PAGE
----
Wednesday, September 11, 2013

Mothering or mithering?

I feel it can be a very fine line, whilst a person may intend to be mothering (caring/maternal) they can actually be received as rather mithering.

So far I've been rather fortunate with my co-teachers. I feel I generally have a pretty accepting and patient nature. However, I have a new 5th grade co-teacher, and I'm trying to believe this one means well. But, I feel this could be an ongoing saga with various twists and turns.

My new co-teacher Mrs. Oh (not her real name) is older than me, she is in her 50's (ajumma). "In Korean society, this automatically places me in the position of lower status and importance. A person of lower status is expected to respect and obey, and the person of higher status is supposed to look after and protect. It's part of the Confucian social system, and sometimes it's a bit like taking the parent-child relationship and applying it to the whole of society". Teaching English in Korea.

I'm already finding Mrs. Oh's manner quite, well I'm feeling rather mithered. Unfortunately, this serves to magnify trivial things so they also seem more irritating, such as some of the personal questions the lack of personal space, and the petting. I am tending to hope that we don't cross paths on our way to/from school. On one occasion when did walk and chat, Mrs. Oh asked me about my plans for Chuseok. I told her about all of the things I planned to do with my friends (male and female, she asked me to clarify). 
Mrs. Oh said "Oh, I think you like to live a joyful life".
I smiled and said "I try."
Now this might seem innocuous, but I'm wary that Mrs. Oh processes information differently, Korean's focus on diligence, and her generally judgemental manner concerns me. Something I might say innocently, could be processed very differently in her mind. Sometimes, I actually feel it might be better to reduce our interactions to maintain a pleasant professional working relationship. I do tend to analyse the dynamics of our relationship, including how I might be contributing to it's present state. I believe I'm generally pretty patient and open-minded, and I try to be considerate of our differences. Some days it's easier than others...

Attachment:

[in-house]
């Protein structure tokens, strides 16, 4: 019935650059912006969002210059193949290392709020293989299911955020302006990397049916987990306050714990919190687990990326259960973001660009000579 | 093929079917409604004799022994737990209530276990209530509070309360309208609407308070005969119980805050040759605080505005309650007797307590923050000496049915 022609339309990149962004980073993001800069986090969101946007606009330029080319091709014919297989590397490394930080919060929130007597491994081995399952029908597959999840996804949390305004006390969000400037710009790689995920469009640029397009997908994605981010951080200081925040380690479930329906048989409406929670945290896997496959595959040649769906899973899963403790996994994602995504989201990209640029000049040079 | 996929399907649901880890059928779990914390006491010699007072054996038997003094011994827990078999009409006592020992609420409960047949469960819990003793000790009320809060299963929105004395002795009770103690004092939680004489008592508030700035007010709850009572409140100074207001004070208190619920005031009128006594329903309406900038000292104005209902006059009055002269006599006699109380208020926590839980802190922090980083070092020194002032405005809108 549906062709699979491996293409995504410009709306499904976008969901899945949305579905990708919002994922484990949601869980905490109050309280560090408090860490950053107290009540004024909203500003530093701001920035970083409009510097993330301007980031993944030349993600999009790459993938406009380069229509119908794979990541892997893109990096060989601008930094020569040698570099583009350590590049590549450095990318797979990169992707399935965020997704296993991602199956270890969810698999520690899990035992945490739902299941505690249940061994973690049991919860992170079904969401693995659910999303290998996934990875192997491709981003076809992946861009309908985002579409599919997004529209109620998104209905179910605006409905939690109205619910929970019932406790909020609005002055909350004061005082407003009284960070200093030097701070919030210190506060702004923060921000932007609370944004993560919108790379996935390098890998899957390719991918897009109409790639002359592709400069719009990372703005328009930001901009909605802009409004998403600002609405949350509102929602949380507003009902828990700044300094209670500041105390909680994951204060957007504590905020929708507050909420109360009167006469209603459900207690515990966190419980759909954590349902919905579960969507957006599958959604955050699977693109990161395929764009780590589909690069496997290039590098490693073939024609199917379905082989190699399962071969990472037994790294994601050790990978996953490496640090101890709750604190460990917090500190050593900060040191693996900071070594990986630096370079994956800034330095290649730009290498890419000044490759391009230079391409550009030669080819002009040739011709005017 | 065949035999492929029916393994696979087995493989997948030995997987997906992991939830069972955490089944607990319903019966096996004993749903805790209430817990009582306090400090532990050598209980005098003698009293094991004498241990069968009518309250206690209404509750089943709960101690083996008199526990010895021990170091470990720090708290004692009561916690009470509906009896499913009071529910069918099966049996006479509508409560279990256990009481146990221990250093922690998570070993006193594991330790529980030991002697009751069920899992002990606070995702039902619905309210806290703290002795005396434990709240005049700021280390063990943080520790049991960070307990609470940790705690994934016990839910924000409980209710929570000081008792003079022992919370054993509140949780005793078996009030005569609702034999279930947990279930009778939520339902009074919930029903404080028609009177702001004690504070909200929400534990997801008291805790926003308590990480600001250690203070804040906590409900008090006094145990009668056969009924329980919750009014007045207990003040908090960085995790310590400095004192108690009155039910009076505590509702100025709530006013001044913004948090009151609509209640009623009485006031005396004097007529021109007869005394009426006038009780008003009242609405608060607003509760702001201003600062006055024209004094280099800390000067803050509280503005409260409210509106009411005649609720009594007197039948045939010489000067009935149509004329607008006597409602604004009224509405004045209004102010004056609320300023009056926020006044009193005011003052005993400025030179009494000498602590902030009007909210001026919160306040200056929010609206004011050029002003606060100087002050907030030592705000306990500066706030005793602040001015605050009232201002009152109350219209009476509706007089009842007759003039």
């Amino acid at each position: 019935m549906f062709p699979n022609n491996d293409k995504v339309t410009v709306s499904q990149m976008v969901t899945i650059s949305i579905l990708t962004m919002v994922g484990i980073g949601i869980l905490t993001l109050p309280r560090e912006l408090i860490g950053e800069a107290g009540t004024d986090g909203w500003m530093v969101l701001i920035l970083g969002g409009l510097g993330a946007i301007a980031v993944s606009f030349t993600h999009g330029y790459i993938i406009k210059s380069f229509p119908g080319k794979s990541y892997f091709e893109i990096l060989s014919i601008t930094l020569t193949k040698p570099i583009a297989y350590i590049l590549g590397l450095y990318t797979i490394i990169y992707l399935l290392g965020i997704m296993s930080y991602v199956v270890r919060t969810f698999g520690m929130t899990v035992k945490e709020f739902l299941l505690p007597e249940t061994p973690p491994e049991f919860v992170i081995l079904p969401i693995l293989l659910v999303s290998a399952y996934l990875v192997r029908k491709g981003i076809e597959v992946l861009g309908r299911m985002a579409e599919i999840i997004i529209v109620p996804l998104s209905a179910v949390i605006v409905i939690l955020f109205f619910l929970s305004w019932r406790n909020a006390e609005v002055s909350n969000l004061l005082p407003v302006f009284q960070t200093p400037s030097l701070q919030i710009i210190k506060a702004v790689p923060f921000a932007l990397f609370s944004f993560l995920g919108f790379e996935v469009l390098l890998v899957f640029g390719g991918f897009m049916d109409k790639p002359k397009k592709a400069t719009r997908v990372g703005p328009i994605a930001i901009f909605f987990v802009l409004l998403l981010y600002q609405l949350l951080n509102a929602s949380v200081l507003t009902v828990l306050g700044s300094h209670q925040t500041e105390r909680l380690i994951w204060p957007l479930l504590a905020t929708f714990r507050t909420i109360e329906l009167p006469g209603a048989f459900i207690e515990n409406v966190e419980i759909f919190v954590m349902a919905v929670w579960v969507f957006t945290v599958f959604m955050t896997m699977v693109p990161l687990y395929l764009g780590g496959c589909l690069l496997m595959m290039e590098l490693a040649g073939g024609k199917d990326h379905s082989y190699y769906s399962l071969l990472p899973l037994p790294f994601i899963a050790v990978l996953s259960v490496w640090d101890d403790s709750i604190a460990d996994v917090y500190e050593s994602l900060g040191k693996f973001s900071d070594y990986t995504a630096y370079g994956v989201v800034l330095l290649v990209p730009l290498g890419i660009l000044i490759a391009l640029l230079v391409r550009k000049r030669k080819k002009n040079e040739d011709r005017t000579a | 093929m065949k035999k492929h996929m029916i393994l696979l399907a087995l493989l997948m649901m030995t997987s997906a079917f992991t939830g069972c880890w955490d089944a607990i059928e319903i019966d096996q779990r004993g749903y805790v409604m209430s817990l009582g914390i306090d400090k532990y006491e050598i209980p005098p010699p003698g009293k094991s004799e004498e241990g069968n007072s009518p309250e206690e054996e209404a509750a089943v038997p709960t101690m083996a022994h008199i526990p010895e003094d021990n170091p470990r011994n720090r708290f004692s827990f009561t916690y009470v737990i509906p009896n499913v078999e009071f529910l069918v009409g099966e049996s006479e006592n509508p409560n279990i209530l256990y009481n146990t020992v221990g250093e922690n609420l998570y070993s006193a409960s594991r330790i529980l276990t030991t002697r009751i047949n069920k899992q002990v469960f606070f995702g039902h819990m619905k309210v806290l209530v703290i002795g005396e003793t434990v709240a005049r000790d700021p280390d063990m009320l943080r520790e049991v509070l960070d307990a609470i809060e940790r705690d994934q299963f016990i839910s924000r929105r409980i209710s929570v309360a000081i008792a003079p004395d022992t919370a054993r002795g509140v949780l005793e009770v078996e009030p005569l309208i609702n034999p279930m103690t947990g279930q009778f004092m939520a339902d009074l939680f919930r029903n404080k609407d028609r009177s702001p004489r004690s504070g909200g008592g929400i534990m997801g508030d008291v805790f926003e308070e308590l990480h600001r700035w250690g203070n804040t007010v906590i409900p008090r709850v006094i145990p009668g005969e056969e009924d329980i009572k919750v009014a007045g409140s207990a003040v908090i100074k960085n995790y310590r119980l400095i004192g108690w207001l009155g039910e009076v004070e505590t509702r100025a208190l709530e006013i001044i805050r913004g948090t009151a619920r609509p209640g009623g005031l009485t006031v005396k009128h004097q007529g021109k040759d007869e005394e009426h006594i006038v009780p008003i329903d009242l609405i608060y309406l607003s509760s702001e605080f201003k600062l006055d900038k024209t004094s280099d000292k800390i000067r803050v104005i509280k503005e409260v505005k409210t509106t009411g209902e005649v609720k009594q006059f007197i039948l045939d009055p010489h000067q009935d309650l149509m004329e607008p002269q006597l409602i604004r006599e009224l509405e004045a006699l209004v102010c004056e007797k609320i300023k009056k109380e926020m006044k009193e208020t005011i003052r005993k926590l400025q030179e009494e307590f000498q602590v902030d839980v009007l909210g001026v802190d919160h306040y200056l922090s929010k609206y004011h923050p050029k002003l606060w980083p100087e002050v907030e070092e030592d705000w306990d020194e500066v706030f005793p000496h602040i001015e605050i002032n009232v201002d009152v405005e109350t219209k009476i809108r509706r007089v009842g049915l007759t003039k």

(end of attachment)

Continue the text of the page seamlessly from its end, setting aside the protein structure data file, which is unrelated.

I realised our working relationship was going to be slightly fraught, when she was telling me about how Korean students suffer from 'loneliness'. She said "It's a big problem in Korea", (Mental health in Korea). I often don't quite agree with everything she says, usually I just listen while smiling and nodding appropriately. But, I actually found myself wanting to say something like, 'Oh, what you mean is depression'. Simply to observe her reaction to my statement. This is not a good sign. I'm struggling with her blinkered and seemingly judgemental nature. 

Another day, we were sat in the teacher's room, and a younger teacher entered wearing a t-shirt and short denim skirt. Mrs Oh turned to me with a cupped hand over her mouth and said in not so much as a whisper "Look, I don't understand what she's wearing". I looked, and shrugged. I wanted to reason and say that maybe she's doing art and crafts today or something similar, but I refrained from sustaining this uncomfortable conversation. The other teacher was still in the room, and most likely heard Mrs. Oh Although, I'm guessing that was the point.

I'm not sure Mrs. Oh approves of my school attire either. In Korea, you can be viewed as 'racy and unprofessional' if you wear clothing that exposes your shoulders. You also need to be pretty careful with scooped necklines. My school seems to be a little more relaxed than others. I have seen teachers wearing very short skirts, dresses, and denim skirts. I have also seen them wearing vest tops (not thin straps) and sleeveless dresses. They tend to keep a cardigan to hand, but they don't always wear it. And who can blame them when our school limits air-con and fan usage. Having witnessed their attire, I also adopted a slightly more relaxed approach. Over the Summer, I tended to wear sleeveless dresses (not strappy ones). I feel the Korean teachers are generally a little more forgiving towards me because they can visibly see me suffering. One teacher said in a surprised and concerned manner "Oh, sweat come out". Sadly true and not pretty, just humidity sweaty...  A few weeks ago, I wore a cardigan with my dress, but it was too soon and I soon found myself over-heating. Mrs. Oh saw me and said "Oh, you are wearing a cardigan today". I explained that I was too hot and proceeded to remove my cardigan. Later in class, she moved the fan so it blew air directly on me. At the time, I thought she was being nice. In hindsight, I suspect she hoped I'd cool down and put my cardigan back on. Why do I suspect this? Other incidents followed... 

On another day, I wore a sleeveless dress again. This time whilst I was teaching in front of the class, she walked behind me and proceeded to tuck my bra straps under the material. I was rather mortified, and I felt pretty undermined being re-dressed in front of my students. I did not say this, I actually found myself muttering "oh sorry, and thank you". Yes, I apologised (how inherently British?), mostly to avoid further fussing.